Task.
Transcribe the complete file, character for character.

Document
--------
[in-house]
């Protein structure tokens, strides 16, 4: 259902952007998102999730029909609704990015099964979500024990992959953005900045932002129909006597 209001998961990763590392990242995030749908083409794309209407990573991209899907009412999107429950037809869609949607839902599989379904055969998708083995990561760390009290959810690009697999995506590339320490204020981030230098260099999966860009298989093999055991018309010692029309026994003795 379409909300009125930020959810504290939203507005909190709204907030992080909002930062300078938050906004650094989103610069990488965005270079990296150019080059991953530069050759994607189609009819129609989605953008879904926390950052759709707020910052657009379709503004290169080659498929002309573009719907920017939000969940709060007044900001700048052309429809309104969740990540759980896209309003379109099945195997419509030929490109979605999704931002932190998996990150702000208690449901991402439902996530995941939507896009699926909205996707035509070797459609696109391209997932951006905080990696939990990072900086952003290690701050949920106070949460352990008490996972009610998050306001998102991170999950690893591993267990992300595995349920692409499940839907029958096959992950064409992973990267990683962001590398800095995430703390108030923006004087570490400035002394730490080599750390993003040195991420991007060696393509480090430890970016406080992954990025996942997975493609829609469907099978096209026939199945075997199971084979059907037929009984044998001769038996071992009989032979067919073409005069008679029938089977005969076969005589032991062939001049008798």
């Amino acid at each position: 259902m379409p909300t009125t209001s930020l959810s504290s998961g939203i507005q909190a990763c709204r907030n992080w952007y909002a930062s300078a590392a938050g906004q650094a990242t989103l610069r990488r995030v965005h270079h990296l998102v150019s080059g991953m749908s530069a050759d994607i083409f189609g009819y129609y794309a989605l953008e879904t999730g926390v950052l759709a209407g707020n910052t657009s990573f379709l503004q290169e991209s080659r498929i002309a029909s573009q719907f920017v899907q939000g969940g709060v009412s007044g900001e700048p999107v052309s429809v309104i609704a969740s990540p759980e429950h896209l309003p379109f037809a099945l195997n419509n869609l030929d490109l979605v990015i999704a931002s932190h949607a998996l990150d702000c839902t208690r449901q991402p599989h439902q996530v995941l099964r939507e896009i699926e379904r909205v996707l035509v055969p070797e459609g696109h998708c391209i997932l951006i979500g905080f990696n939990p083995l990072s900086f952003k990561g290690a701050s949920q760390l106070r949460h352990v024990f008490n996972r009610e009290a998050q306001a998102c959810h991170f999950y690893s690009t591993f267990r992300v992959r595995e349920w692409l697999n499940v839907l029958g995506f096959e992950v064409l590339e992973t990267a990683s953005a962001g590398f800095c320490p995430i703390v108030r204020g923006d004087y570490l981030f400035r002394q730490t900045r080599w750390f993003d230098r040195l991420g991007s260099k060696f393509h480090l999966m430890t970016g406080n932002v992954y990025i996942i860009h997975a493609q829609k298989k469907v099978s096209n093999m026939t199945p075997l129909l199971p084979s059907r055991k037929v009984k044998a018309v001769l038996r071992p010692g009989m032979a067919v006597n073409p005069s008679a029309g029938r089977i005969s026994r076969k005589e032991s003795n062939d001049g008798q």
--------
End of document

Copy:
[in-house]
């Protein structure tokens, strides 16, 4: 259902952007998102999730029909609704990015099964979500024990992959953005900045932002129909006597 209001998961990763590392990242995030749908083409794309209407990573991209899907009412999107429950037809869609949607839902599989379904055969998708083995990561760390009290959810690009697999995506590339320490204020981030230098260099999966860009298989093999055991018309010692029309026994003795 379409909300009125930020959810504290939203507005909190709204907030992080909002930062300078938050906004650094989103610069990488965005270079990296150019080059991953530069050759994607189609009819129609989605953008879904926390950052759709707020910052657009379709503004290169080659498929002309573009719907920017939000969940709060007044900001700048052309429809309104969740990540759980896209309003379109099945195997419509030929490109979605999704931002932190998996990150702000208690449901991402439902996530995941939507896009699926909205996707035509070797459609696109391209997932951006905080990696939990990072900086952003290690701050949920106070949460352990008490996972009610998050306001998102991170999950690893591993267990992300595995349920692409499940839907029958096959992950064409992973990267990683962001590398800095995430703390108030923006004087570490400035002394730490080599750390993003040195991420991007060696393509480090430890970016406080992954990025996942997975493609829609469907099978096209026939199945075997199971084979059907037929009984044998001769038996071992009989032979067919073409005069008679029938089977005969076969005589032991062939001049008798």
């Amino acid at each position: 259902m379409p909300t009125t209001s930020l959810s504290s998961g939203i507005q909190a990763c709204r907030n992080w952007y909002a930062s300078a590392a938050g906004q650094a990242t989103l610069r990488r995030v965005h270079h990296l998102v150019s080059g991953m749908s530069a050759d994607i083409f189609g009819y129609y794309a989605l953008e879904t999730g926390v950052l759709a209407g707020n910052t657009s990573f379709l503004q290169e991209s080659r498929i002309a029909s573009q719907f920017v899907q939000g969940g709060v009412s007044g900001e700048p999107v052309s429809v309104i609704a969740s990540p759980e429950h896209l309003p379109f037809a099945l195997n419509n869609l030929d490109l979605v990015i999704a931002s932190h949607a998996l990150d702000c839902t208690r449901q991402p599989h439902q996530v995941l099964r939507e896009i699926e379904r909205v996707l035509v055969p070797e459609g696109h998708c391209i997932l951006i979500g905080f990696n939990p083995l990072s900086f952003k990561g290690a701050s949920q760390l106070r949460h352990v024990f008490n996972r009610e009290a998050q306001a998102c959810h991170f999950y690893s690009t591993f267990r992300v992959r595995e349920w692409l697999n499940v839907l029958g995506f096959e992950v064409l590339e992973t990267a990683s953005a962001g590398f800095c320490p995430i703390v108030r204020g923006d004087y570490l981030f400035r002394q730490t900045r080599w750390f993003d230098r040195l991420g991007s260099k060696f393509h480090l999966m430890t970016g406080n932002v992954y990025i996942i860009h997975a493609q829609k298989k469907v099978s096209n093999m026939t199945p075997l129909l199971p084979s059907r055991k037929v009984k044998a018309v001769l038996r071992p010692g009989m032979a067919v006597n073409p005069s008679a029309g029938r089977i005969s026994r076969k005589e032991s003795n062939d001049g008798q």